The cool fresh breeze touched our skin despite the warm sunlight as we deplaned at the Baoshan Yunrui Airport. With excitement and enthusiasm, we set off to our destination for a week of learning.

When we reached the Gaoligongshan National Nature Reserve, we were welcomed by a rush of gorgeous sounds: birds chirping, a murmuring stream, and the low hum of cicadas. The Gaoligongshan National Nature Reserve covers more than 4,000 square kilometres, and is home to more than 200 species of wild animals, 525 species of birds, and 49 species of fish. The immense biodiversity of the reserve is matched only by its astonishing landscape and natural beauty.

The next morning, we set out down a birding trail that starts in the village and runs deep into the forest, and that was part of some important historical trails like the Silk Road. We peered through binoculars to identify the many species that filled the air with song. The first sighting was that of a Yunnan Fulvetta, a small grey-headed bird, foraging in a berry tree, surrounded by its fellows. The trail was dotted with die-hard ornithologists, enthusiastic birdwatchers, and younger people enjoying their time in nature.

Pond birdwatching

Birdwatching in China is experiencing a paradigm shift from localised birdwatching to becoming part of a global tourist market. Unfortunately, not much attention has been given to understand the impacts of tourism on bird populations and their habitat. There is a need to establish interlinkages between birdwatching ecotourism, environmental conservation and economic co-benefits. These need to be location-specific, as the needs of one geographic terrain and the birds that inhabit them will not be the same as that of others.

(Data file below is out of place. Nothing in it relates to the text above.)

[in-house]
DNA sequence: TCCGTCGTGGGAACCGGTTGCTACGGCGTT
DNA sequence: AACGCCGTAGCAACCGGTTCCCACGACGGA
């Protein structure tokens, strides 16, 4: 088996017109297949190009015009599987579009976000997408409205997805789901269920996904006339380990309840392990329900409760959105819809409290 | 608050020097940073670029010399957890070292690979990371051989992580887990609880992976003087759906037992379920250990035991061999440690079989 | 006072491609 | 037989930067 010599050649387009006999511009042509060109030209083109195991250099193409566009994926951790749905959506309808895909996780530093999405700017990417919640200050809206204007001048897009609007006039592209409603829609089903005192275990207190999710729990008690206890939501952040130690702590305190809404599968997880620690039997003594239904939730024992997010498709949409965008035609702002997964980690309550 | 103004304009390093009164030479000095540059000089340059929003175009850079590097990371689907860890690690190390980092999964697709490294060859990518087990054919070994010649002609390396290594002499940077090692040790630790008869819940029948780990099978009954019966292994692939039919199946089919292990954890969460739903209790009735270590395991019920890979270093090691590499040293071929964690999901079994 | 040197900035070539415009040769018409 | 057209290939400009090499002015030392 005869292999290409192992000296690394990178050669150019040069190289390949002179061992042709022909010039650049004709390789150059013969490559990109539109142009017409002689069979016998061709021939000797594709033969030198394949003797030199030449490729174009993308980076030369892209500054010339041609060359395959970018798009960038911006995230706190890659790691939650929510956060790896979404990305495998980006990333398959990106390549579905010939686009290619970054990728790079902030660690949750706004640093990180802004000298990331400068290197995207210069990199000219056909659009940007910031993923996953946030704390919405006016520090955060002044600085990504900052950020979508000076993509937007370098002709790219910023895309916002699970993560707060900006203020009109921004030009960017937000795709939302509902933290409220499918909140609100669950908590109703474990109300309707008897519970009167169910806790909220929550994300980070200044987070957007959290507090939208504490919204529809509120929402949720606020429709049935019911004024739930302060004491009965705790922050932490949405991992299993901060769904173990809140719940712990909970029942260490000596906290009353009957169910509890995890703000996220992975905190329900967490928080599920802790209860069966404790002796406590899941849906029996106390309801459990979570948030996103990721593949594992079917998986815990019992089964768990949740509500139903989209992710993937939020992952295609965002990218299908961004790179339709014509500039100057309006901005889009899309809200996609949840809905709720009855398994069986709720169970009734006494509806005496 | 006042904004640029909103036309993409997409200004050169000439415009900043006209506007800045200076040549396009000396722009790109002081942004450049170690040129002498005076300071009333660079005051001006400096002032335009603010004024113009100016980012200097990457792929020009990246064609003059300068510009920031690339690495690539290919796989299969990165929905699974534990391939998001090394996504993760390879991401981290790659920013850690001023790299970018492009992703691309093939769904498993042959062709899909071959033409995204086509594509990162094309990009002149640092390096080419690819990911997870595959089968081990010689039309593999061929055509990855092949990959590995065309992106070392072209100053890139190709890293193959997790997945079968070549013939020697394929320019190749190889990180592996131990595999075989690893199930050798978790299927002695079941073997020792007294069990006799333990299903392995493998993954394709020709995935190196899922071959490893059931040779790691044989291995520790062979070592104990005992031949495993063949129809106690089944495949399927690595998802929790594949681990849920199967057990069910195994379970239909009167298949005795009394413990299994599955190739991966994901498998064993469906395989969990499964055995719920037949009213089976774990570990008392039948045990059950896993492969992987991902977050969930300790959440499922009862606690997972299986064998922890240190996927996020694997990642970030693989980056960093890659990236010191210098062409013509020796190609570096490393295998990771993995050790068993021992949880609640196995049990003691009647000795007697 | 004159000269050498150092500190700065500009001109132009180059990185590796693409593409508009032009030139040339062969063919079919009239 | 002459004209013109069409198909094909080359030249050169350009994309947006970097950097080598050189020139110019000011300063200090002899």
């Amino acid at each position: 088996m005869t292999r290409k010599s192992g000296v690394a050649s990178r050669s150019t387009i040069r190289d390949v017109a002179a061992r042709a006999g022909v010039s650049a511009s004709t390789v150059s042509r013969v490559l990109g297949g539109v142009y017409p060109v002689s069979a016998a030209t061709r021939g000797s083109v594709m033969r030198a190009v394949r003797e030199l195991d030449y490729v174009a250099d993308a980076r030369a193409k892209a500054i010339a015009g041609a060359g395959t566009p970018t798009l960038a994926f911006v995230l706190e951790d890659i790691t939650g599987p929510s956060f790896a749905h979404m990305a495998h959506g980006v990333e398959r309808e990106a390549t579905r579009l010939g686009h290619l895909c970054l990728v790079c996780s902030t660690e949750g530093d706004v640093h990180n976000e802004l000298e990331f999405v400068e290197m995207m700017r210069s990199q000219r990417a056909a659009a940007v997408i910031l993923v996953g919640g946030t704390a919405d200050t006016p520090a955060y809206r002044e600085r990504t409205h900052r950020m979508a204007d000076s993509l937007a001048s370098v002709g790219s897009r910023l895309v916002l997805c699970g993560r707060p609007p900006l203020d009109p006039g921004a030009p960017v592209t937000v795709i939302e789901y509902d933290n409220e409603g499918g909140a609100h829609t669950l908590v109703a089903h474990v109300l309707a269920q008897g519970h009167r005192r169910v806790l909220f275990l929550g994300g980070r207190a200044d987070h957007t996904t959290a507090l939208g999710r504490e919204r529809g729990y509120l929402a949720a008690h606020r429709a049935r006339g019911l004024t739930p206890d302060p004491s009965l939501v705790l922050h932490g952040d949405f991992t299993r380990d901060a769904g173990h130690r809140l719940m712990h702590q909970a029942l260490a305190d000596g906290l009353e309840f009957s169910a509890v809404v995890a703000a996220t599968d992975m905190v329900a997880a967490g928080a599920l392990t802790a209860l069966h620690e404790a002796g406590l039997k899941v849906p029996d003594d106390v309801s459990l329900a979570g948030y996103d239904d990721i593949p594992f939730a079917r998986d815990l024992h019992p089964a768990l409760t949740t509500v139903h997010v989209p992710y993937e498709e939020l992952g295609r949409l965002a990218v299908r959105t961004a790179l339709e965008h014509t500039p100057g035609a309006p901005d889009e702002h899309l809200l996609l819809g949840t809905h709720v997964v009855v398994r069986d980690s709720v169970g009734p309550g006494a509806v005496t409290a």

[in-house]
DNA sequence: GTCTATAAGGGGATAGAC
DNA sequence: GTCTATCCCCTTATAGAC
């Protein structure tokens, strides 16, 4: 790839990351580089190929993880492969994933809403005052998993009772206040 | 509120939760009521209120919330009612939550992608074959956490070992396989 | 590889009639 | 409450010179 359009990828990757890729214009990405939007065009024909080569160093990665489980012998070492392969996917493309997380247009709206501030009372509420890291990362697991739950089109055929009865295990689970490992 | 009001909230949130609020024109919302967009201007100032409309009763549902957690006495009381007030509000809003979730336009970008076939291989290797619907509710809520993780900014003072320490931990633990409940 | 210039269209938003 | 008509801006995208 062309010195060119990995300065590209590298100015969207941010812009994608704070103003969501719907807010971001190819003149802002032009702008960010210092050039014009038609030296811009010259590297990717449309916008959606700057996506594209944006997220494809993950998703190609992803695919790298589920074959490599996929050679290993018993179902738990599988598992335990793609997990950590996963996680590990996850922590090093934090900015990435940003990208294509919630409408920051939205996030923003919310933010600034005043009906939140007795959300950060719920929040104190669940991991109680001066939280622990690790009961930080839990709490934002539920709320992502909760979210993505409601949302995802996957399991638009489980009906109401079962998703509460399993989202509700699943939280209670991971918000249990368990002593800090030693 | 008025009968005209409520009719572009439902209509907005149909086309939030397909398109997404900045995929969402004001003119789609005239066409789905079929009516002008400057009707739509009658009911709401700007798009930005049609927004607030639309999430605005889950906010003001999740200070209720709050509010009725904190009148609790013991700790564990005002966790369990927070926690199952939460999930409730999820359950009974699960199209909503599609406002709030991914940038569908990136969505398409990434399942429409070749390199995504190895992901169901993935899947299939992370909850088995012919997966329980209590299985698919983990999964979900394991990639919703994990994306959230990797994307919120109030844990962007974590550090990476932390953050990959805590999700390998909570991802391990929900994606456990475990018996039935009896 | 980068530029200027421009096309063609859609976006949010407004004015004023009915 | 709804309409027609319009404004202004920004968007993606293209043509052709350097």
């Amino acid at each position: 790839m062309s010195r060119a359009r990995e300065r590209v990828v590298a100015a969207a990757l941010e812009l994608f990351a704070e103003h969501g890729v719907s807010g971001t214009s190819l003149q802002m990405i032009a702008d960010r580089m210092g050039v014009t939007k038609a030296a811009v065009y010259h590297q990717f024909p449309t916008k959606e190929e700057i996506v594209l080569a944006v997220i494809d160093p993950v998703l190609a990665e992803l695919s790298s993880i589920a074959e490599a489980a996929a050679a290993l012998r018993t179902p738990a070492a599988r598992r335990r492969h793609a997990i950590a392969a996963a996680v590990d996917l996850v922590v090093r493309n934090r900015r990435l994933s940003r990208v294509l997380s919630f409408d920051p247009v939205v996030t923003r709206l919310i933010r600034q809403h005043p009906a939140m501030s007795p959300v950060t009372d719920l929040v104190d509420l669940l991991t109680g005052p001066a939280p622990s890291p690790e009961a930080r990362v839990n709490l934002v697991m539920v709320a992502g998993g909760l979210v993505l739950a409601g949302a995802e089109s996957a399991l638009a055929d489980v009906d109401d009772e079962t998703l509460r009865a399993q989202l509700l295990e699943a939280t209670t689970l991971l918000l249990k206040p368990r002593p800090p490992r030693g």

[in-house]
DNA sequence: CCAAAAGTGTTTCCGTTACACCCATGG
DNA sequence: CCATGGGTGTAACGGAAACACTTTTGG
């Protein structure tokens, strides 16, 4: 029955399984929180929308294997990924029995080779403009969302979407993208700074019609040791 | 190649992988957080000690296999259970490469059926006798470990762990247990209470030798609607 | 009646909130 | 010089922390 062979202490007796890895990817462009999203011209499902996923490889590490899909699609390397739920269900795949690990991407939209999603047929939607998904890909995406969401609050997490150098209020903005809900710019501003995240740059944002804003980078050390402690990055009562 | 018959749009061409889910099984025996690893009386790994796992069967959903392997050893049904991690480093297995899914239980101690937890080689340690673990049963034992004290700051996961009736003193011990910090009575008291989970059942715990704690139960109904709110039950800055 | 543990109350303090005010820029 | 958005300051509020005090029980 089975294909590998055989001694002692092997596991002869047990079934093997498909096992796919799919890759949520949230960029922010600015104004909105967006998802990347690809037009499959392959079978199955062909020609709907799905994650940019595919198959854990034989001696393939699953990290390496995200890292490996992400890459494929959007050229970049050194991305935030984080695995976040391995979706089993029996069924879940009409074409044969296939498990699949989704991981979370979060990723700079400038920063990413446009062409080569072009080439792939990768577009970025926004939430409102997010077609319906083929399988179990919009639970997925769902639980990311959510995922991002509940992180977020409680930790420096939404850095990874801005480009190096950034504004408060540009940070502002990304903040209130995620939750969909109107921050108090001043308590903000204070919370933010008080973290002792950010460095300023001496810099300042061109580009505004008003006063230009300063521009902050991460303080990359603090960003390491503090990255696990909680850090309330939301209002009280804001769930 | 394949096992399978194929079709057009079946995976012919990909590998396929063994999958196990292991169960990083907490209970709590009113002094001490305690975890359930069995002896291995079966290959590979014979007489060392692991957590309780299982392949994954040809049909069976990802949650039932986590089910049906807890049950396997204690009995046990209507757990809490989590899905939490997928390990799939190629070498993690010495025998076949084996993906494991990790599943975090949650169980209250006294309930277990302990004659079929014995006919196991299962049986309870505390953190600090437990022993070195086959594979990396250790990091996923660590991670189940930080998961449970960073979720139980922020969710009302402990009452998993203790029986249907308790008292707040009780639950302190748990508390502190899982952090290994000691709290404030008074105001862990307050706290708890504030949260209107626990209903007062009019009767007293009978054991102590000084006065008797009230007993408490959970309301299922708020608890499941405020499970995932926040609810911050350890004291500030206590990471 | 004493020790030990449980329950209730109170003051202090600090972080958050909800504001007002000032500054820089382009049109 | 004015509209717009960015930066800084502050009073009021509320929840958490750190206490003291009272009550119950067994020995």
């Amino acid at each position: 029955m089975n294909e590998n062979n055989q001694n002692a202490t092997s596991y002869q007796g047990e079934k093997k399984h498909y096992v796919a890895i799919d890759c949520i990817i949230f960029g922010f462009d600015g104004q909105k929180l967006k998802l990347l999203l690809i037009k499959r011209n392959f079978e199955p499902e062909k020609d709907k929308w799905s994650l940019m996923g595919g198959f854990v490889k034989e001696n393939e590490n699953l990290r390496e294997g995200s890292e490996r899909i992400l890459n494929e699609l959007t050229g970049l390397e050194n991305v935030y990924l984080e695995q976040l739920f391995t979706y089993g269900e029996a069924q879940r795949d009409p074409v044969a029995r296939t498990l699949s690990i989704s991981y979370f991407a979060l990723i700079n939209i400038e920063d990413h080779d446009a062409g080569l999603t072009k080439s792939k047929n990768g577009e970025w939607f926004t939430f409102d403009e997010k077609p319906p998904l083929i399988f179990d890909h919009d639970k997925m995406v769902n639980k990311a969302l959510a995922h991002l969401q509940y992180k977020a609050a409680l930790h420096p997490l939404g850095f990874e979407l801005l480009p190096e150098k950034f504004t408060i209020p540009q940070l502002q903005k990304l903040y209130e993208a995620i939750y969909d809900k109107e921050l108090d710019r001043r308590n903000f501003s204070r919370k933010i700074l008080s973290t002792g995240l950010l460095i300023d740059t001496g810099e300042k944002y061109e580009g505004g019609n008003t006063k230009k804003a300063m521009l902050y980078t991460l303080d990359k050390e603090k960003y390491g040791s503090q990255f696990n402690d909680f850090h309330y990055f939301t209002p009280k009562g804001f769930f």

In 2009 an innovative approach to birdwatching emerged in China, in which enthusiasts gathered around ponds that were specially curated and managed by locals. Early reports are promising. In Hanlong, which is located Baihualing, pond bird watching accounts for 70% of the household income of participating families, according to a study conducted by the International Centre for Integrated Mountain Development and the Southwest Forestry University in 2017.

This approach presents an option where birdwatching tourism is developed in such a way to integrate local socio-economic and ecological benefits. Locals have developed the bird watching interest into a small business, erecting bird hides near ponds where people can pay a small fee to watch and take photos. Social networking services like QQ, WeChat and bird-themed “BBS forums” have become the main channels for the local tourism service providers to market and communicate with their customers to schedule services ahead of time.

A birdwatching hide at the Gaoligongshan National Nature Reserve merges into the landscape. (Photo credit: Gaoligongshan National Nature Reserve, China)

We were impressed by how the individual pond owners had constructed the bird hides to fit nicely into the landscape without disturbing the habitat. A pond manager stepped forward and began making sounds to attract the attention of some rusty-fronted barwings nearby. He put out a pile of worms and apples to attract the Yunnan Fulvetta. A squirrel and its pup wandered onto the scene, searching for morsels, competing with the birds. An eastern yellow robin spread its wings and flew across the opening.